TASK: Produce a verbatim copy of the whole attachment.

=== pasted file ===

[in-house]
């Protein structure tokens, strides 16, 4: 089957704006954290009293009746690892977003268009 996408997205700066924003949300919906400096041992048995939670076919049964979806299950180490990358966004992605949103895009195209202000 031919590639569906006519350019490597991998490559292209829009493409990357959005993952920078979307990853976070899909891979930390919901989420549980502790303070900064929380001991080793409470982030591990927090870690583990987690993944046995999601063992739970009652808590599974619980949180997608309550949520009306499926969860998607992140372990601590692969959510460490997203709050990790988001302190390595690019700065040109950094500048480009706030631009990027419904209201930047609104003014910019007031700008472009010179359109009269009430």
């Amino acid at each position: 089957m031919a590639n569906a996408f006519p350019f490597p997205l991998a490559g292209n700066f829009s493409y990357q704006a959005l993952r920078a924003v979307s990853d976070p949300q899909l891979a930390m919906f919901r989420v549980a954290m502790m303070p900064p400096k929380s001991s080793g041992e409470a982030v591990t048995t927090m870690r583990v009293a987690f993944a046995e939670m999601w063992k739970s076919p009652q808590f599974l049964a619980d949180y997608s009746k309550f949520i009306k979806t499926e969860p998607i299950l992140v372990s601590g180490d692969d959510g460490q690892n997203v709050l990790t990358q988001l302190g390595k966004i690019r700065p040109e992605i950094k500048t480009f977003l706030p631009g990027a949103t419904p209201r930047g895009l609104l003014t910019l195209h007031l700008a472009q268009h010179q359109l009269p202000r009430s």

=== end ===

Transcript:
[in-house]
């Protein structure tokens, strides 16, 4: 089957704006954290009293009746690892977003268009 996408997205700066924003949300919906400096041992048995939670076919049964979806299950180490990358966004992605949103895009195209202000 031919590639569906006519350019490597991998490559292209829009493409990357959005993952920078979307990853976070899909891979930390919901989420549980502790303070900064929380001991080793409470982030591990927090870690583990987690993944046995999601063992739970009652808590599974619980949180997608309550949520009306499926969860998607992140372990601590692969959510460490997203709050990790988001302190390595690019700065040109950094500048480009706030631009990027419904209201930047609104003014910019007031700008472009010179359109009269009430």
């Amino acid at each position: 089957m031919a590639n569906a996408f006519p350019f490597p997205l991998a490559g292209n700066f829009s493409y990357q704006a959005l993952r920078a924003v979307s990853d976070p949300q899909l891979a930390m919906f919901r989420v549980a954290m502790m303070p900064p400096k929380s001991s080793g041992e409470a982030v591990t048995t927090m870690r583990v009293a987690f993944a046995e939670m999601w063992k739970s076919p009652q808590f599974l049964a619980d949180y997608s009746k309550f949520i009306k979806t499926e969860p998607i299950l992140v372990s601590g180490d692969d959510g460490q690892n997203v709050l990790t990358q988001l302190g390595k966004i690019r700065p040109e992605i950094k500048t480009f977003l706030p631009g990027a949103t419904p209201r930047g895009l609104l003014t910019l195209h007031l700008a472009q268009h010179q359109l009269p202000r009430s």